In this case, as the Magistrate Judge observed, Pierce asserted that the confiscation of his plug was unauthorized and carried out in violation of prison regulations. The State therefore could not have provided pre-deprivation process. Because an adequate state post-deprivation remedy exists through the TDCJ-CID grievance procedure or the availability of a tort conversion action in state court, the Magistrate Judge concluded that Pierce had not shown a federal constitutional violation and recommended dismissal of the lawsuit.

         III. Pierce's Objections

         Pierce filed two sets of objections to the Magistrate Judge's Report. The first of these was styled a “motion to appeal the finding of the local magistrate's findings in civil action no. 6:17cv518.” He contended that the Magistrate Judge had set out “half truths” because Pierce had received answers on both his Step One and Step Two grievances and received responses from the TDCJ-CID Regional Director. Pierce also complained that he feels insulted by the fact that the Magistrate Judge ordered prison officials to continue collecting the filing fee in the lawsuit even while recommending that the lawsuit be dismissed. He contends that this denies his right to be heard in a court of law and to have oral depositions as he had requested. Furthermore, Pierce states that

In this, Plaintiff's appeal to the local magistrate's finding in Civil Action No. 6:17cv518, Plaintiff clearly identified his Due Process Violation and/or Directives of the Institution, as is an on-going process because the courts refuse to correct these abuses, whereas Defendants had intentionally violated their own directives and / or the U.S. Const. Amend. Due Process Rights of Plaintiff with impunity and at some point, must be held accountable.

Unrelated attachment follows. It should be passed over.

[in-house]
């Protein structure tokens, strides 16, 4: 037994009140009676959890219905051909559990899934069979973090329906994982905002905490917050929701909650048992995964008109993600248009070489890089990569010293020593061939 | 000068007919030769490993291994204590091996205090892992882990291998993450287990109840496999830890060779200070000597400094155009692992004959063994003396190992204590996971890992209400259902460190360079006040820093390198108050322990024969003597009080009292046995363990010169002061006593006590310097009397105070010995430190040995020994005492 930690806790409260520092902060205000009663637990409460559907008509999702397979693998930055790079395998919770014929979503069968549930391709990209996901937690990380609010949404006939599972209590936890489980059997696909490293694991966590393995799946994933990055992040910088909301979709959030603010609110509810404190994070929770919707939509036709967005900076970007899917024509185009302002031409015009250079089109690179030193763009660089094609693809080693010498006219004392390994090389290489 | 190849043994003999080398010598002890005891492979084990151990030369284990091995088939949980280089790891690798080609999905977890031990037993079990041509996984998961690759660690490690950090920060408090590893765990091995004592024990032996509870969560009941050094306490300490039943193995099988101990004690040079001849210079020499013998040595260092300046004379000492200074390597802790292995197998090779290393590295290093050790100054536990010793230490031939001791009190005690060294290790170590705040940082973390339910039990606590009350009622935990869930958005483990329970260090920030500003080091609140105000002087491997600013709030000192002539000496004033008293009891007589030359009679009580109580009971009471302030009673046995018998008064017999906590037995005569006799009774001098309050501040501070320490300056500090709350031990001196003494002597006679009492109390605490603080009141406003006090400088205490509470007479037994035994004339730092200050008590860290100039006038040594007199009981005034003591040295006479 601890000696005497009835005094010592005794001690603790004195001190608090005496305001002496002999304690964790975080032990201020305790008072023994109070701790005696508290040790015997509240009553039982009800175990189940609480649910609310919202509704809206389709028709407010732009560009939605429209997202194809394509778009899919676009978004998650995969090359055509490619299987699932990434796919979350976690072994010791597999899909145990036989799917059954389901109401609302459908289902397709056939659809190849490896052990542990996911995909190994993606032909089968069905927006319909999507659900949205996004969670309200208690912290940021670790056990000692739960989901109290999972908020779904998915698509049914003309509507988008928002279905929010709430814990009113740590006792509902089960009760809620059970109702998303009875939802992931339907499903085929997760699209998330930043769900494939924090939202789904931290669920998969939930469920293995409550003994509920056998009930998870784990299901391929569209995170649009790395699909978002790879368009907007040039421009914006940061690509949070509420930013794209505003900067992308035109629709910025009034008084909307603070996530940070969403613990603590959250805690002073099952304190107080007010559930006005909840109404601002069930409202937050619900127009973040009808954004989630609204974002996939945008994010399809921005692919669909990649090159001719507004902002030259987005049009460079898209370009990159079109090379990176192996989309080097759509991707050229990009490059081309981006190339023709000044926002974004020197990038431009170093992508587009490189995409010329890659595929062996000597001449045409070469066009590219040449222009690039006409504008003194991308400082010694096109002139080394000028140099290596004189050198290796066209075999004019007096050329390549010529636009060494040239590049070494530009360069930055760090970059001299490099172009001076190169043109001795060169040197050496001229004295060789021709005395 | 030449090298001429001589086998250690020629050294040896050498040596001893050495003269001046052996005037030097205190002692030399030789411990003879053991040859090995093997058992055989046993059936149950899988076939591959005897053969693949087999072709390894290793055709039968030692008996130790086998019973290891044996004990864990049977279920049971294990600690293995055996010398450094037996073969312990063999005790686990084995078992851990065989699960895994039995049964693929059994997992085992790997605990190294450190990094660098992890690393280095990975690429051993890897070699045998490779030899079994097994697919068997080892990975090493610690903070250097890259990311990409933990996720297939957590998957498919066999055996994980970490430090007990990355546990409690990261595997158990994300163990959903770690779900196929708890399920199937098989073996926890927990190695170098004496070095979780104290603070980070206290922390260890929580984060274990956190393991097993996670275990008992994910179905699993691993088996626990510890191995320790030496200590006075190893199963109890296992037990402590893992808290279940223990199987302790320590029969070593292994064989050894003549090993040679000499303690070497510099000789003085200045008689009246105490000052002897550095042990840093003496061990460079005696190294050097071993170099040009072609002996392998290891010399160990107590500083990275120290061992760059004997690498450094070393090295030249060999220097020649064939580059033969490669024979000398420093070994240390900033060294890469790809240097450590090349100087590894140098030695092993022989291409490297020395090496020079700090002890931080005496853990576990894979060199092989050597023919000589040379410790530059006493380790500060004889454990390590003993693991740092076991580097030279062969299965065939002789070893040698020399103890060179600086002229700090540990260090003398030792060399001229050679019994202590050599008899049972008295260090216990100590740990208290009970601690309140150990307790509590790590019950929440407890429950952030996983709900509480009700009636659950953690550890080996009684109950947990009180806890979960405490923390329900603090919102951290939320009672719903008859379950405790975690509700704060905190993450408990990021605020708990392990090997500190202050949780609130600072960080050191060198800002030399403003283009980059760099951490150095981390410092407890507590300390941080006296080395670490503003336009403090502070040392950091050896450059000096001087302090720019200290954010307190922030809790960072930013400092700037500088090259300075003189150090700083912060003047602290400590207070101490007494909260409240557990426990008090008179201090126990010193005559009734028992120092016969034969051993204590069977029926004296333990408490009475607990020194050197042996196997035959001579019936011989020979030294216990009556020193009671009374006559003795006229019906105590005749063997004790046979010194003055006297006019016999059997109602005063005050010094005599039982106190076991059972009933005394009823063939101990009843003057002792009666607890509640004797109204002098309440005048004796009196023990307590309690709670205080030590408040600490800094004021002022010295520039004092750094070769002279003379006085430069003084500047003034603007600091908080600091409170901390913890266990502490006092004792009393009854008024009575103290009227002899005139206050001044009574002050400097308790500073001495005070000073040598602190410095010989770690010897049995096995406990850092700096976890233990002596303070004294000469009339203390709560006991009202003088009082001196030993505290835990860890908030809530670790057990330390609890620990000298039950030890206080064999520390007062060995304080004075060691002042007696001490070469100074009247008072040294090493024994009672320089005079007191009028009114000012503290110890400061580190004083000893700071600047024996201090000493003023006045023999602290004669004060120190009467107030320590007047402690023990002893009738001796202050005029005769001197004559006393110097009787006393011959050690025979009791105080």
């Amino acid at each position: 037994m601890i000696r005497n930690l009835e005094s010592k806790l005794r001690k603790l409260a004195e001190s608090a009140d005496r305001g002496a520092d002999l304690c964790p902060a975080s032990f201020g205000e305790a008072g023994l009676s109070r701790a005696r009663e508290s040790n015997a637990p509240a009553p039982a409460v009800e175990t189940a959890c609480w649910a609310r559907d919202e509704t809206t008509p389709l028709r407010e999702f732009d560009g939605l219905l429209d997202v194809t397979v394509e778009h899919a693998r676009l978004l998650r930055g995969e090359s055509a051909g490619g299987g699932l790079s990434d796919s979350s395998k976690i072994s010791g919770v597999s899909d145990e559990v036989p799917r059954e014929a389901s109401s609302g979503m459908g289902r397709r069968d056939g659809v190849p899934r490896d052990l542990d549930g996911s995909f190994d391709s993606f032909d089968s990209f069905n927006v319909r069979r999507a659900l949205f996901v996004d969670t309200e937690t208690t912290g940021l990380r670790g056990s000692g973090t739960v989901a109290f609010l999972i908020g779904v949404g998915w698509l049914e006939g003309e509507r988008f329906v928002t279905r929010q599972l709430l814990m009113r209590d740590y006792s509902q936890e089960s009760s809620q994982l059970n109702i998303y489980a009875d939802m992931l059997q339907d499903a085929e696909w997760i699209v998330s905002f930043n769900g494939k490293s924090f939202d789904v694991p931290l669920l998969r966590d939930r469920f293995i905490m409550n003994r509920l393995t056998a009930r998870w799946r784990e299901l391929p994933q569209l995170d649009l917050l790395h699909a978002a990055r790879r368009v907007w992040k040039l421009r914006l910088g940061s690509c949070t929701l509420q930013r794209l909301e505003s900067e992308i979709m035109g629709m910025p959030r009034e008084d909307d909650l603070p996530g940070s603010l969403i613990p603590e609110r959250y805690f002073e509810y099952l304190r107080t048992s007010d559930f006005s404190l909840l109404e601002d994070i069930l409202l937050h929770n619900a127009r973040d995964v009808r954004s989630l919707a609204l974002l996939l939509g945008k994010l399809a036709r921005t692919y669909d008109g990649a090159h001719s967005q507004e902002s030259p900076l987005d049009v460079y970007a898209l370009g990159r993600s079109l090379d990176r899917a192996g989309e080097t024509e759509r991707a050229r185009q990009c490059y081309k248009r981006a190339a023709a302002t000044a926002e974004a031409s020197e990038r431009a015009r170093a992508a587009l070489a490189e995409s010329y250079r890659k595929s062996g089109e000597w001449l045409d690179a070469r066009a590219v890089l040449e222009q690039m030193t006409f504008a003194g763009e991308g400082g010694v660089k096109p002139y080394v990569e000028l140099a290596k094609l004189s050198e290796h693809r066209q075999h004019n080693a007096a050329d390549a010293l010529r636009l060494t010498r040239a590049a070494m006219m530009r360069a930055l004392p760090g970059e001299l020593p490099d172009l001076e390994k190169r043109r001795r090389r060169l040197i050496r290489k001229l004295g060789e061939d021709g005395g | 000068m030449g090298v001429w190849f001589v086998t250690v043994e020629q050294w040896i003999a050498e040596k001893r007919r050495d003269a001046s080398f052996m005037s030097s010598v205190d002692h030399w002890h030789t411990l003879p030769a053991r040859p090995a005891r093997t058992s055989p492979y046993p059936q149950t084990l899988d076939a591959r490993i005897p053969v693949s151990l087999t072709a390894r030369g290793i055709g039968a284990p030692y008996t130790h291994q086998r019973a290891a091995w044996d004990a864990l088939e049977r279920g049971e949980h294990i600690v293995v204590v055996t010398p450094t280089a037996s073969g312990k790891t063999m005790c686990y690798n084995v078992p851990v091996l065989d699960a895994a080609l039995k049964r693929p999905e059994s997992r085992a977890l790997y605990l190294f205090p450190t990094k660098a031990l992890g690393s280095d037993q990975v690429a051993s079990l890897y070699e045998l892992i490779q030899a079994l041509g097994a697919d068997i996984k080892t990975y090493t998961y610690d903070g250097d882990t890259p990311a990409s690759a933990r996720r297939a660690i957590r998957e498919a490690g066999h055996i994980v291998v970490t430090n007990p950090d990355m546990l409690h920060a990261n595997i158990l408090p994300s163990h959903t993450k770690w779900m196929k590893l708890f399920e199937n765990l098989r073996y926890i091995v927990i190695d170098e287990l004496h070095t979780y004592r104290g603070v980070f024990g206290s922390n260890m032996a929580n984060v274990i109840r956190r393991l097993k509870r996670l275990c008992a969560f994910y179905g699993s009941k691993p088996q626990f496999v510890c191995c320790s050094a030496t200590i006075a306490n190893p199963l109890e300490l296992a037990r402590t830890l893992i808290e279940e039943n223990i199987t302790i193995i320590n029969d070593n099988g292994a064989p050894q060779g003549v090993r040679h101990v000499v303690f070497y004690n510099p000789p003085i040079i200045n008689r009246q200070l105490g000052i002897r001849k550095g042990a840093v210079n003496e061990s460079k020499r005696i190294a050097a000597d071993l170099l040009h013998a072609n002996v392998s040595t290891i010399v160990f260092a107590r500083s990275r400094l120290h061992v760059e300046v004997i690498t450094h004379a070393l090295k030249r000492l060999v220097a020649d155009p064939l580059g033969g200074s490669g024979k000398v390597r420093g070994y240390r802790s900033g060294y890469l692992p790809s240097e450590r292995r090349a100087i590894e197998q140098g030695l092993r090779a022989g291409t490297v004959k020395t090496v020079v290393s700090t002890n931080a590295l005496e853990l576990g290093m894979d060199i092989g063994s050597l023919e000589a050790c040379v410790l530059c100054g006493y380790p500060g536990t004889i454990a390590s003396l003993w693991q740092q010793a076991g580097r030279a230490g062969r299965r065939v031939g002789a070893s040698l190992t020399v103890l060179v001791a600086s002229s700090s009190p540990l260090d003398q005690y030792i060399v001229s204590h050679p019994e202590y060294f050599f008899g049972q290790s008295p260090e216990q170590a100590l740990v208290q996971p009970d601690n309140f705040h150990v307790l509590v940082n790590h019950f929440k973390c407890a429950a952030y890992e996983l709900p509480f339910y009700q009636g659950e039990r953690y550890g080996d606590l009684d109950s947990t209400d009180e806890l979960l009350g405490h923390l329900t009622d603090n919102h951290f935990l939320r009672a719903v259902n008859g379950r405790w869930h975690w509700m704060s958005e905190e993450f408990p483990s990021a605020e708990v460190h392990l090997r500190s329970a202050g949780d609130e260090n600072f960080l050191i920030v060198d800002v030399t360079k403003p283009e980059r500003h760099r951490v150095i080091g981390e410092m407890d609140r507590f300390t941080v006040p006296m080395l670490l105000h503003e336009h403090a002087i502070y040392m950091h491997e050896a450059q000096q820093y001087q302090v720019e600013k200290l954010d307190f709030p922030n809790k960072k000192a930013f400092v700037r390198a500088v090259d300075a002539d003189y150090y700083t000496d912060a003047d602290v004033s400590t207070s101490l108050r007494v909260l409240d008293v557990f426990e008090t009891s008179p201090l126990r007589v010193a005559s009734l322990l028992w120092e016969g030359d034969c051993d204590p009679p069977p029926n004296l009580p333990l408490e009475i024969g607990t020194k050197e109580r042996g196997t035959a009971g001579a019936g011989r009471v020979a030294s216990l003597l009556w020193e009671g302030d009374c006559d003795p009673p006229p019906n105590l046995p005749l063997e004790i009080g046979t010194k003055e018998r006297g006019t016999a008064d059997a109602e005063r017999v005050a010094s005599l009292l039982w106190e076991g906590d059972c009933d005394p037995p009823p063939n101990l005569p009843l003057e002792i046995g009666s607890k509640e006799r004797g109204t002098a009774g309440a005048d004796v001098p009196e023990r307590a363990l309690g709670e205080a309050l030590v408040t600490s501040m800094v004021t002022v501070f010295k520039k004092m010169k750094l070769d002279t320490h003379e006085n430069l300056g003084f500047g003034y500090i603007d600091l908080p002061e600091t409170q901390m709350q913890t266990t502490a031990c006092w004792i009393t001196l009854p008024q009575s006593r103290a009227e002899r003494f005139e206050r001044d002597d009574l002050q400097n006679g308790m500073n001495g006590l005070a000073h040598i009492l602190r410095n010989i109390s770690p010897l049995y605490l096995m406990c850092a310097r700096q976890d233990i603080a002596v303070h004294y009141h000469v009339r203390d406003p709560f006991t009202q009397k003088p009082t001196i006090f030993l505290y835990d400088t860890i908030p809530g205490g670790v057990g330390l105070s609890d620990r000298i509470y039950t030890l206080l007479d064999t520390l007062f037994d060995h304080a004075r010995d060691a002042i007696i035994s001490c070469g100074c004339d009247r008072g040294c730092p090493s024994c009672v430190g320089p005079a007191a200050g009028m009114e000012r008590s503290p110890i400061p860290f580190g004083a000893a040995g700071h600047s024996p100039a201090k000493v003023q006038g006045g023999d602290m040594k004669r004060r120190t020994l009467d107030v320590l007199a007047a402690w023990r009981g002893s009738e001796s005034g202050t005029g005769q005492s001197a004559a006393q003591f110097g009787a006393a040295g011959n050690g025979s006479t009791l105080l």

Pierce goes on to argue that the Magistrate Judge had recognized that a violation of due process had taken place, but nonetheless ordered him to pay a partial filing fee plus a monthly fee for a case which was dismissed with prejudice. He complains that the Magistrate Judge told him to seek relief in state court when such attempts were already denied, and he does not know what state court he is to seek redress from because no local court clerk would give him the information.

         In his second set of objections, Pierce asserts that the Magistrate Judge “should have been removed from deciding this case that she previously dismissed without her [sic] prejudice due to Plaintiff's inability to pay a partial payment fee, after other attempts to dismiss this same action failed.” He contends that he attempted to have another Magistrate Judge appointed to the case due to “multiple bias and extreme rulings.”

         Pierce states that he proved in his original trial, upon his arrest, that he is poor and unable to give security of any kind, or to hire an attorney. The only funds he has at his disposal are non-taxable monies or gifts to purchase minor items out of the unit commissary every three weeks. Nonetheless, these gifted funds are being depleted without giving him the opportunity to show the Court that his case has merit. He ...